After the first week the flavors start to come out of the wood of the barrel. The spirit will get hints of vanilla, maybe fruit, or nuts. It all depends on the barrel and the wood it was made out of. Each tree is different just like humans. For this reason the master distiller will blend batches prior to bottling to get the right flavor for their product. Also, if he spots a barrel with a exceptional flavor, it goes right to the big house for the vintage products.
Now, back to us.
The chips we have produced are going to do to things they will first add color (or darken the color), and add flavor. The color change will be in the first week or two weeks with some flavor change, then things will settle out and the more subtle flavors of the wood will come into the spirit.
Let talk about the spirits and decide what to deal with.
Step 4: What Are the Spirits
IMO this is what the spirits are going by what they are made from:
These are your barley, wheat, rye, potatoe.... high in starch content.
These starches are converted to alcohol by use of emzymes blaa blaa blaa.
Fresh brewed you end with a beer - mash - wine.
Once distilled you you have a vodka.
When the distilled product is aged you have a whiskey.
Bourbon is a special recipe of at least 51% corn meal and aged minimum of two years
Any fruit pretty well.
The fruit sugar in the juice is converted to alcohol by the yeast.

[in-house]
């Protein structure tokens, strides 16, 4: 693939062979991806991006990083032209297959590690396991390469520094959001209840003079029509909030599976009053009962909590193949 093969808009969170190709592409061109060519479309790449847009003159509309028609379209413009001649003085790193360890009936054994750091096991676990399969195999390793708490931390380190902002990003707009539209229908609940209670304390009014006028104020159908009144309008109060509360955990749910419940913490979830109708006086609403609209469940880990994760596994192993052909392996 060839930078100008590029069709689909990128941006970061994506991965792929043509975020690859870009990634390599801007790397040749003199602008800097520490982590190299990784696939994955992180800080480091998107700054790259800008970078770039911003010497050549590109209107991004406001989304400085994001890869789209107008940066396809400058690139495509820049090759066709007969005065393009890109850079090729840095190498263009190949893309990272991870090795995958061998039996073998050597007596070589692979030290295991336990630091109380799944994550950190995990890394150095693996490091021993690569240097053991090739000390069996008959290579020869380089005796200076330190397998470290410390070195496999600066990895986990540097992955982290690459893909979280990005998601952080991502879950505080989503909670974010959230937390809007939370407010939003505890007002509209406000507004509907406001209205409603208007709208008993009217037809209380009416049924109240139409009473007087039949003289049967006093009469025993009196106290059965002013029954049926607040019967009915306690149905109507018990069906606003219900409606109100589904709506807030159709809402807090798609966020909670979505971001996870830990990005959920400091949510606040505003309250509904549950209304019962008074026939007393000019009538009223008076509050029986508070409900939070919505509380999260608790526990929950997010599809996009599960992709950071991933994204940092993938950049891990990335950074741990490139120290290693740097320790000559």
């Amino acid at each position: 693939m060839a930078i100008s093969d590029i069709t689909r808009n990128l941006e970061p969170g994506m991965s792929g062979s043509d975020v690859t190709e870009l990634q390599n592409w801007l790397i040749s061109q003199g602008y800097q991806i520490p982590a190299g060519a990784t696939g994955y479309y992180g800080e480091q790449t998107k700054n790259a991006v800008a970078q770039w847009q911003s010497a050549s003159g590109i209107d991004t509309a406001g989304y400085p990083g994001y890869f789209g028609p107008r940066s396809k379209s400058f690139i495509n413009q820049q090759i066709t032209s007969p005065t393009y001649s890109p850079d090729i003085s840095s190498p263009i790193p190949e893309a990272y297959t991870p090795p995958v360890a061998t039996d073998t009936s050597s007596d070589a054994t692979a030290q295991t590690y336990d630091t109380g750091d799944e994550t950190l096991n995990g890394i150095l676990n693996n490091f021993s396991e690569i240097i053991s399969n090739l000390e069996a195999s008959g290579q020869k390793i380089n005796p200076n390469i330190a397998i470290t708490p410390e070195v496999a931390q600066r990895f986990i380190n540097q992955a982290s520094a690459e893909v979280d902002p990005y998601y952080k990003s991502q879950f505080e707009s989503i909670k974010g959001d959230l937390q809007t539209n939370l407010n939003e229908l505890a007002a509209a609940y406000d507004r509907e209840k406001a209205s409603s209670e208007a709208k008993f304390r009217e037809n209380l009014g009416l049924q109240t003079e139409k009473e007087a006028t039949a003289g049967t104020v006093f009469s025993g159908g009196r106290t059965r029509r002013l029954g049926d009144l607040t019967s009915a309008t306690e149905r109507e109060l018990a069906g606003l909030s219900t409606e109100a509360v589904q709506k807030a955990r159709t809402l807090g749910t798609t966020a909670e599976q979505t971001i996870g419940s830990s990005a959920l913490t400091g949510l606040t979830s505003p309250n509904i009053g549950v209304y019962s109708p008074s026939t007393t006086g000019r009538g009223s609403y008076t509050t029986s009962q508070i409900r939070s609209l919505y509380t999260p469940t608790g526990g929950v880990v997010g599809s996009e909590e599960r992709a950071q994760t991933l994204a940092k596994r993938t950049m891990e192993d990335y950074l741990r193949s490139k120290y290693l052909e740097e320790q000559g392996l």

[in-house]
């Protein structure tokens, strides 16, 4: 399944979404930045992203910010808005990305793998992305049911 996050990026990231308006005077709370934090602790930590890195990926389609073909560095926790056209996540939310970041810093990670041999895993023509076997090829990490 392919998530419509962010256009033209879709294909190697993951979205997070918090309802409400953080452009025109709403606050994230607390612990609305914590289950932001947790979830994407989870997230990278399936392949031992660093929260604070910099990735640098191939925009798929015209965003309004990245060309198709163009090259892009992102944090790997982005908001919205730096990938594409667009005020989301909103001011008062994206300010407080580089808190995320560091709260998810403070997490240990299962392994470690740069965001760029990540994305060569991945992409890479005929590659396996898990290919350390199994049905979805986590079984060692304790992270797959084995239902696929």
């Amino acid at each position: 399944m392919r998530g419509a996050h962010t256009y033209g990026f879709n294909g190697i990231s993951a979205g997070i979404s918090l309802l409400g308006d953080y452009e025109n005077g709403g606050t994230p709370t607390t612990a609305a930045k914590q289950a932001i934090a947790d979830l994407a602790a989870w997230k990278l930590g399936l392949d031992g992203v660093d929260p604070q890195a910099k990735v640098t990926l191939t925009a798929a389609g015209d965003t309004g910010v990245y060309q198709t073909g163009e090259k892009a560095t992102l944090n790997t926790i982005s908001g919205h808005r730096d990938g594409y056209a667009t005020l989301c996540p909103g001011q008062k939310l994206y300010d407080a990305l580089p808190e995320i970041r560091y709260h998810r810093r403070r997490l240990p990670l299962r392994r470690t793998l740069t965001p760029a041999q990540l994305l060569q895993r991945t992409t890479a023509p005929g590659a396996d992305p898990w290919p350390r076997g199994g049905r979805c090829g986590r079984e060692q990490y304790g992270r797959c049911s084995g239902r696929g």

Fresh brewed you end with a wine.
Distilled you have a liqueur.
If the liqueur is aged it is a brandy.
Cane sugar and beet sugar. (Beet sugar may not fall in here but it should)
Sugar is converted to alcohol by yeast.
Fresh it is considered a mash - normally fermented for the sole purpose of distilling.
Distilled (and filtered) you have a light rum.
Aged (and possibly colored) you have a dark rum.
Step 5: The Test.
How to test your chips, or cubes, or sticks.
The suggested amount for a 750ml bottle is 2 chips about the size of a half dollar each.
So, if you really want to test your chips make them all out of the same block of wood.
Buy yourself a bottle of vodka ( get a 40oz.er of the good stuff - Absolute is pretty good )
If you don't have a good memory, take a 1 oz. sample from the bottle and save it.
Add 3 chips or the equivalent.
After a week take another sample from the bottle and save it.
Every week after that take a sample and save it.